I can't get the AT&T router to see the Panasonic IP cams on the network, thus I can't open a port for the cams.
The cams work fine on the LAN, all look good and are recording to the PC via the software. But I can't get outside access becuase the damn router won't let me.
This is the second customer in a month that switched to Uverse and can't see thier cams from anywhere outside the LAN.
I was working with an IT guy to do pretty much the same thing..... long story short, the AT&T router sucks for this kind of application. Can it do it, maybe, but we couldn't figure out how with AT&T's setup.
If you type in the ip address of the router (highfigh suggests 192.168.1.254 which is factory default, mine at home is 192.168.3.1) and then add /mdc so
it will take you to the non-GUI setup screen where there are many more setup options. Not sure about port forwarding though it's worth a look.
I did this, and it led me to solving my problem! Thanks!
The stupid default GUI page is too limiting, so I tried the /mdc page and discovered that the router was re-naming my camera. The actual IP adress was replaced by a faux IP adress so I didn't regognize it.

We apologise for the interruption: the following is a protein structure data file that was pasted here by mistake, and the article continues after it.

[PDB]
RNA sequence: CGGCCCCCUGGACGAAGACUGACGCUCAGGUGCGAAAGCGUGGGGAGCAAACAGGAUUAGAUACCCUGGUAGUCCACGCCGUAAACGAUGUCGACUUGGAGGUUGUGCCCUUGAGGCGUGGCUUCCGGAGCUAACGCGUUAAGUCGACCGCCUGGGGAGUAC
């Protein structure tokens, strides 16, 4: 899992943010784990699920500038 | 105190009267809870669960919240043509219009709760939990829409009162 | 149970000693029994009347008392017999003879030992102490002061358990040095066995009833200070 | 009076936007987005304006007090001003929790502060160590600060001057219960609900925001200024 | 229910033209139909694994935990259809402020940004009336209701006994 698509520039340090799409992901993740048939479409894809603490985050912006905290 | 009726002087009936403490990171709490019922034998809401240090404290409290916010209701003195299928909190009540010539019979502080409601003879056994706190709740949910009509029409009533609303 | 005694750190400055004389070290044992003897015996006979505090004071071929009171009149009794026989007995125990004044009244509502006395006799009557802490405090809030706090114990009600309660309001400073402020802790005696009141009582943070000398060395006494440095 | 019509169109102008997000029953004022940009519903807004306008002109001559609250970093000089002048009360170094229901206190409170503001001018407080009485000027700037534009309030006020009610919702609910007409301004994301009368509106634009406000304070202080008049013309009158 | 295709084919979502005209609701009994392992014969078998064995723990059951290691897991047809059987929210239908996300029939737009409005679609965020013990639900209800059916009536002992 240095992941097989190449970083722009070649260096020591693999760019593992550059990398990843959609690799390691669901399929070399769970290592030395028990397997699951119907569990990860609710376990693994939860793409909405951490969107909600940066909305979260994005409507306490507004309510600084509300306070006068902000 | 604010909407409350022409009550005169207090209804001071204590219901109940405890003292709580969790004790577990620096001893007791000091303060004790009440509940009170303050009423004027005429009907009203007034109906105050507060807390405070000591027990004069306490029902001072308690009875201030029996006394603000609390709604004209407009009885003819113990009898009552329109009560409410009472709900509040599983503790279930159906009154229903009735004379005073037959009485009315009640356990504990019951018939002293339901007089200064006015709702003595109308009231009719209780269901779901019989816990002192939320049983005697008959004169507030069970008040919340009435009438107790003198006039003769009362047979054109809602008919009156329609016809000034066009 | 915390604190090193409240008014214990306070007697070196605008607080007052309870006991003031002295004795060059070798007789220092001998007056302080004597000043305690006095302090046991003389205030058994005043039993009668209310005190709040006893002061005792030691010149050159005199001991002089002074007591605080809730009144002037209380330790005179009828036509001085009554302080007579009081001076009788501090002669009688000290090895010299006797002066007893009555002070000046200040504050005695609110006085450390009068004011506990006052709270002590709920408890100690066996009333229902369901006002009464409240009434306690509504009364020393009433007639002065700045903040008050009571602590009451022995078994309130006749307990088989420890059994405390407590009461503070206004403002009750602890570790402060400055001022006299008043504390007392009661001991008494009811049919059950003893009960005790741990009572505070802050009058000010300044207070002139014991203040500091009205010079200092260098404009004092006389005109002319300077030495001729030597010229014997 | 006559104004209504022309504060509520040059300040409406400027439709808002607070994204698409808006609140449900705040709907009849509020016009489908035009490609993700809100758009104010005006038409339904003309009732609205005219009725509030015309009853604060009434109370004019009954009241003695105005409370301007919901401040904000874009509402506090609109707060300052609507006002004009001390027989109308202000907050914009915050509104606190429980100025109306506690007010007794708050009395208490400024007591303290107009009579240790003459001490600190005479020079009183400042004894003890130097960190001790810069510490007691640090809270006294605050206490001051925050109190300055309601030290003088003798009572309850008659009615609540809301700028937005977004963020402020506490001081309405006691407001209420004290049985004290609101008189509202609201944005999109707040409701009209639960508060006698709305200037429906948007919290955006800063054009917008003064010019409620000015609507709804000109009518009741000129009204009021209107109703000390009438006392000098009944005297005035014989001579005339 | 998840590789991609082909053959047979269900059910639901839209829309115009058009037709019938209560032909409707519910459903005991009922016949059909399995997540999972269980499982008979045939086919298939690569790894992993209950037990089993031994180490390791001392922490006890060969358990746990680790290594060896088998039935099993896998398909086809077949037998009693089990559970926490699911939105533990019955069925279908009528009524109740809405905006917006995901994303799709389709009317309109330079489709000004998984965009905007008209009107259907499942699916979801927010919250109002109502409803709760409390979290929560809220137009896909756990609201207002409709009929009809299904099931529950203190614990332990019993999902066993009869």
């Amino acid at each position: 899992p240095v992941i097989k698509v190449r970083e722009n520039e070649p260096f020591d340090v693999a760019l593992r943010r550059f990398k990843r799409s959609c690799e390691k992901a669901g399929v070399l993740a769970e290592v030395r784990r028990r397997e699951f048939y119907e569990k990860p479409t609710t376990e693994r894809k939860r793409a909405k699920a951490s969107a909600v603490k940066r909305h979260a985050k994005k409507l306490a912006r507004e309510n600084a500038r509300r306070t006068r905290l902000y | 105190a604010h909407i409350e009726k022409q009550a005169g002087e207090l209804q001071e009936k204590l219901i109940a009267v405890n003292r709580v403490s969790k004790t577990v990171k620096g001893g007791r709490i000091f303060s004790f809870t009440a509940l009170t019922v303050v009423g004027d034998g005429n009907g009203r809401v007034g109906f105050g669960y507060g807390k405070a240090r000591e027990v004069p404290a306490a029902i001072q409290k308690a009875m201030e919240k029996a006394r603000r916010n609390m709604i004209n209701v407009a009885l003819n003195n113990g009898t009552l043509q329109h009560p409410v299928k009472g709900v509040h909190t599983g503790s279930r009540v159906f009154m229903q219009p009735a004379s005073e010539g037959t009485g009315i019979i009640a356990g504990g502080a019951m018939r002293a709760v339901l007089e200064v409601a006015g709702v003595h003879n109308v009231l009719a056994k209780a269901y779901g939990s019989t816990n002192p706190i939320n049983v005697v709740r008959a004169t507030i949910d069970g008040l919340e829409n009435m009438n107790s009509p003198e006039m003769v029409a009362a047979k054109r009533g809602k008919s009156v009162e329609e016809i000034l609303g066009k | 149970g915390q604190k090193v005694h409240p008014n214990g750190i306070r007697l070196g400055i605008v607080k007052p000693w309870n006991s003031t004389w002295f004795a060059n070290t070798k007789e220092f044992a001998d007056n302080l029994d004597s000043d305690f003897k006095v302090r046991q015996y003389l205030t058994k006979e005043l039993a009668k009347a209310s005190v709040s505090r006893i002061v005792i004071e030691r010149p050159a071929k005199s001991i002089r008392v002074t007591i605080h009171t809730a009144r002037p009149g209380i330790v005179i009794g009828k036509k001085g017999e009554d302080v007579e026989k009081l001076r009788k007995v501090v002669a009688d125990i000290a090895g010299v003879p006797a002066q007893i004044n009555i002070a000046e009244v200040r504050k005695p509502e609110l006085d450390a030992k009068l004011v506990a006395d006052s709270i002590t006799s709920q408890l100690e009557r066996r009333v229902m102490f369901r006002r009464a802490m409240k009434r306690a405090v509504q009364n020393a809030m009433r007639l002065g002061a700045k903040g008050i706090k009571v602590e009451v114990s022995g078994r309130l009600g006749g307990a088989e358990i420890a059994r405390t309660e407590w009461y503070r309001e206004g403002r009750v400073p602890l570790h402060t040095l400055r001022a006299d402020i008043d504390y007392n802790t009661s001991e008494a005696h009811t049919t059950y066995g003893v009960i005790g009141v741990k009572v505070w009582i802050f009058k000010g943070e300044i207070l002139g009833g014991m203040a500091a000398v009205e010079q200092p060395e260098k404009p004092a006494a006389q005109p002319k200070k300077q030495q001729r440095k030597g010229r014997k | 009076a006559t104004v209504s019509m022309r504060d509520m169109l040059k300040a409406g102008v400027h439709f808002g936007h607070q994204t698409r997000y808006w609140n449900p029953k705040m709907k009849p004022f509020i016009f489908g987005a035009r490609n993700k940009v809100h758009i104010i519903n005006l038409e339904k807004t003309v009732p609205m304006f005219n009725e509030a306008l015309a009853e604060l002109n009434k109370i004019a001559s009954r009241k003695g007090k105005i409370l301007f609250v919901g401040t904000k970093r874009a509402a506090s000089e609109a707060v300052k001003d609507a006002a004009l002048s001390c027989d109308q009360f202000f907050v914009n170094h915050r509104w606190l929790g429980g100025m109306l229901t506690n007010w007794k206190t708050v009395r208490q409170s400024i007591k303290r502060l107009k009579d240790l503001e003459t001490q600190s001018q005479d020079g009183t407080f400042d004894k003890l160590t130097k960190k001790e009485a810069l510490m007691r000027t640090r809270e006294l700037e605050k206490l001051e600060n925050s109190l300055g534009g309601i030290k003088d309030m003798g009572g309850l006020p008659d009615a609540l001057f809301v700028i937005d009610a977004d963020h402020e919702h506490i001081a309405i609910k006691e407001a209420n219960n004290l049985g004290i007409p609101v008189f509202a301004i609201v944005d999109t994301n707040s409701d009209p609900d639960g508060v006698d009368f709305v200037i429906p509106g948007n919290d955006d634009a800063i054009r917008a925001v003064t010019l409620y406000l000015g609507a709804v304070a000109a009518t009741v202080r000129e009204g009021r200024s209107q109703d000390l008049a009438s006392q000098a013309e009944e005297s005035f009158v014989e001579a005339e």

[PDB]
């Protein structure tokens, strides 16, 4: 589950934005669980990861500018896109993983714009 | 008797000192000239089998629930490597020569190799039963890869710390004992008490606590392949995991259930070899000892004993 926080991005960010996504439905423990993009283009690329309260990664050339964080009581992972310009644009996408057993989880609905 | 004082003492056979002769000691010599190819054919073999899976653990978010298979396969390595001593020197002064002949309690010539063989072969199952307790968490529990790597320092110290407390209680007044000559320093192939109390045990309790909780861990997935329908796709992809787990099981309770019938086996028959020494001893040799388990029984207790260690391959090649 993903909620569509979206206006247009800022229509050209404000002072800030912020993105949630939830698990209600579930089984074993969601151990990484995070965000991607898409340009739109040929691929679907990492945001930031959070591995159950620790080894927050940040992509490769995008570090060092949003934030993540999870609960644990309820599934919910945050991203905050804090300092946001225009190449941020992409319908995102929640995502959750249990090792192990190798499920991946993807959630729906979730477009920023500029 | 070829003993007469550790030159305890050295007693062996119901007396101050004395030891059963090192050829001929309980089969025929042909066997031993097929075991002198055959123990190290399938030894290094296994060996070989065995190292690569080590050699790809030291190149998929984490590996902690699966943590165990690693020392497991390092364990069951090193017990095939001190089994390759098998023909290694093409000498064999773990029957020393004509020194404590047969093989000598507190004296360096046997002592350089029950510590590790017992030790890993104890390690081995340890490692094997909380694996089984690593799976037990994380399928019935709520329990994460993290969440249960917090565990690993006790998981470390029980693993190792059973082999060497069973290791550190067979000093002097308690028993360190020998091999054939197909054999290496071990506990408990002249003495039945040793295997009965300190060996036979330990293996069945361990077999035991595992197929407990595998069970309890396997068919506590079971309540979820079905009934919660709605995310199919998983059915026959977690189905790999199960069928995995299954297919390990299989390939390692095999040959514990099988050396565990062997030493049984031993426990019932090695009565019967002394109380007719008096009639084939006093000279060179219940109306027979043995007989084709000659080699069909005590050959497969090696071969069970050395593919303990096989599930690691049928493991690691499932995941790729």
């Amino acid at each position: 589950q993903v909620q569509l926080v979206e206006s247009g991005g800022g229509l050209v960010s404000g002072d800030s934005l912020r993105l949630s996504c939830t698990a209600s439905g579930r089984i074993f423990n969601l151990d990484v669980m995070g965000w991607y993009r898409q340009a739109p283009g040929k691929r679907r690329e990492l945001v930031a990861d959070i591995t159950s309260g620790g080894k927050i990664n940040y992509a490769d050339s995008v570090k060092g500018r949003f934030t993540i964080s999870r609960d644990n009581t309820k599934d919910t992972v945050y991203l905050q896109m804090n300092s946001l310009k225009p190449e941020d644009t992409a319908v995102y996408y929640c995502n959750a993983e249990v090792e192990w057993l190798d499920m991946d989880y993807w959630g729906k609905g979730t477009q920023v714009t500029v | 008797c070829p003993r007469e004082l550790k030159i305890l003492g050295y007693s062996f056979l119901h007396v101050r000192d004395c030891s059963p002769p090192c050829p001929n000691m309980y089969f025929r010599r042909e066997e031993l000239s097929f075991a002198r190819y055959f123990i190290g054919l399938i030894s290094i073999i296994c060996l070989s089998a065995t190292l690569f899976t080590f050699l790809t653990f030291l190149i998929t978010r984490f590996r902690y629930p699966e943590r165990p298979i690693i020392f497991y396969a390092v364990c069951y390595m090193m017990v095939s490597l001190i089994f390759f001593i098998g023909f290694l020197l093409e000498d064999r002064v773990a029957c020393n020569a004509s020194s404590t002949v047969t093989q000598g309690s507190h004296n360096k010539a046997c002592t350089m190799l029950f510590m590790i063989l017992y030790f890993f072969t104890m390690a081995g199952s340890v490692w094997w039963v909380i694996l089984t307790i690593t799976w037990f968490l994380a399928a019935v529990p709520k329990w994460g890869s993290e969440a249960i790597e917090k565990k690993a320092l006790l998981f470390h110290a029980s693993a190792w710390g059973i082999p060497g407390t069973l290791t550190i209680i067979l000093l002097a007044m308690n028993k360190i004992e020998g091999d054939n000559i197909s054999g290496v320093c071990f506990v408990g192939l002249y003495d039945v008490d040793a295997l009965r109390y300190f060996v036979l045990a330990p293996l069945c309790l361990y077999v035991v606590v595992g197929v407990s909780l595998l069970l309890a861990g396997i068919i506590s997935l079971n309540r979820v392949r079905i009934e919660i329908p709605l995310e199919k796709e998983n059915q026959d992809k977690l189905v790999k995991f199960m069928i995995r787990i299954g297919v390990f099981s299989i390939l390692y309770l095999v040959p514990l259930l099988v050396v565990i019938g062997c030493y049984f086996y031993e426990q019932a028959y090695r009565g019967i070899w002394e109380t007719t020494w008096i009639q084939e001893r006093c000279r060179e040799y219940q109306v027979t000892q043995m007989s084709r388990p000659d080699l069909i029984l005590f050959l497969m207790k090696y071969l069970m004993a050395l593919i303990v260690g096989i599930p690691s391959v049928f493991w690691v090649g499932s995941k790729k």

I am not able to access my cameras remotely either, and haven't been able to since upgrading to Uverse. I tried the above mentioned link, and it no longer works. The setup menu for the router has changed, so AT&T obviously did a firmware update on it at some point. Sucks, I am going away on a project for the next week and won't be able to check on my cameras.
Trust me on this one as I have gotten the call before. Bypass any port forwarding on the AT&T and do the forwarding on the router you install. When the AT&T modem releases the genie, and it will, you have lost your cams until you go out there and fix it. Most ISP's dont block any ports so cable and dsl are the easiest to setup because you usually attach a router to them where you then port forward. The problem is when you get what I call a all in one device. Dont do it if you can. Unfortunately with AT&T the modem does everything. DMZ is a good idea but is a service call waiting to happen.
You want your forwarding to work after the AT&T modem has been replaced and make sure to use DDNS to track the IP. I have around 50 network view cam systems online and have no network service calls with the above rules. The first thing the idiot on the phone tells the customer to do is a hard reset on the modem which erases anything you setup.
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